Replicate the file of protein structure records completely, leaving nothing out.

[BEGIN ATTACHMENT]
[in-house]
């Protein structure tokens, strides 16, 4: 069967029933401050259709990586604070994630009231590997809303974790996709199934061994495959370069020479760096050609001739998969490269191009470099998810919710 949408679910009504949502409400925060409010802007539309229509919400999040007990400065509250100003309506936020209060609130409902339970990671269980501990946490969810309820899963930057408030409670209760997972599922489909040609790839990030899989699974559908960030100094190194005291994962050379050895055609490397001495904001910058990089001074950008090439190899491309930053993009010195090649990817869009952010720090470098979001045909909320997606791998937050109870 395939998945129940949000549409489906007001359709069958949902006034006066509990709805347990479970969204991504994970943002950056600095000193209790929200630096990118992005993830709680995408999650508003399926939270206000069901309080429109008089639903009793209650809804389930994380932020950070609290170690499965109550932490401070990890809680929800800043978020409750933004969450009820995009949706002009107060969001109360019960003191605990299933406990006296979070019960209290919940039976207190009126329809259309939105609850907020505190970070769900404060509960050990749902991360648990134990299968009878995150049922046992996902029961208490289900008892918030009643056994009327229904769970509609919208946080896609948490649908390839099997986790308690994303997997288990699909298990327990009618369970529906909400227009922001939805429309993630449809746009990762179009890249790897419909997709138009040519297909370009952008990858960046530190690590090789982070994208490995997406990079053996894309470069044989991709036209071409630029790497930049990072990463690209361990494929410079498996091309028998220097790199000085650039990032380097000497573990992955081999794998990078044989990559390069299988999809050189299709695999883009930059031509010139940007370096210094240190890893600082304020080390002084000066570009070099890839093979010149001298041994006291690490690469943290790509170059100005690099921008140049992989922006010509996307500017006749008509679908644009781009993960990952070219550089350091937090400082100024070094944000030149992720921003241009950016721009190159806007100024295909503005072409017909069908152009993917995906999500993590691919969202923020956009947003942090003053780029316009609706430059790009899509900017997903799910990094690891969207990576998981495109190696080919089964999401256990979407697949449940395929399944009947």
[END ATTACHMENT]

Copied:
[in-house]
């Protein structure tokens, strides 16, 4: 069967029933401050259709990586604070994630009231590997809303974790996709199934061994495959370069020479760096050609001739998969490269191009470099998810919710 949408679910009504949502409400925060409010802007539309229509919400999040007990400065509250100003309506936020209060609130409902339970990671269980501990946490969810309820899963930057408030409670209760997972599922489909040609790839990030899989699974559908960030100094190194005291994962050379050895055609490397001495904001910058990089001074950008090439190899491309930053993009010195090649990817869009952010720090470098979001045909909320997606791998937050109870 395939998945129940949000549409489906007001359709069958949902006034006066509990709805347990479970969204991504994970943002950056600095000193209790929200630096990118992005993830709680995408999650508003399926939270206000069901309080429109008089639903009793209650809804389930994380932020950070609290170690499965109550932490401070990890809680929800800043978020409750933004969450009820995009949706002009107060969001109360019960003191605990299933406990006296979070019960209290919940039976207190009126329809259309939105609850907020505190970070769900404060509960050990749902991360648990134990299968009878995150049922046992996902029961208490289900008892918030009643056994009327229904769970509609919208946080896609948490649908390839099997986790308690994303997997288990699909298990327990009618369970529906909400227009922001939805429309993630449809746009990762179009890249790897419909997709138009040519297909370009952008990858960046530190690590090789982070994208490995997406990079053996894309470069044989991709036209071409630029790497930049990072990463690209361990494929410079498996091309028998220097790199000085650039990032380097000497573990992955081999794998990078044989990559390069299988999809050189299709695999883009930059031509010139940007370096210094240190890893600082304020080390002084000066570009070099890839093979010149001298041994006291690490690469943290790509170059100005690099921008140049992989922006010509996307500017006749008509679908644009781009993960990952070219550089350091937090400082100024070094944000030149992720921003241009950016721009190159806007100024295909503005072409017909069908152009993917995906999500993590691919969202923020956009947003942090003053780029316009609706430059790009899509900017997903799910990094690891969207990576998981495109190696080919089964999401256990979407697949449940395929399944009947």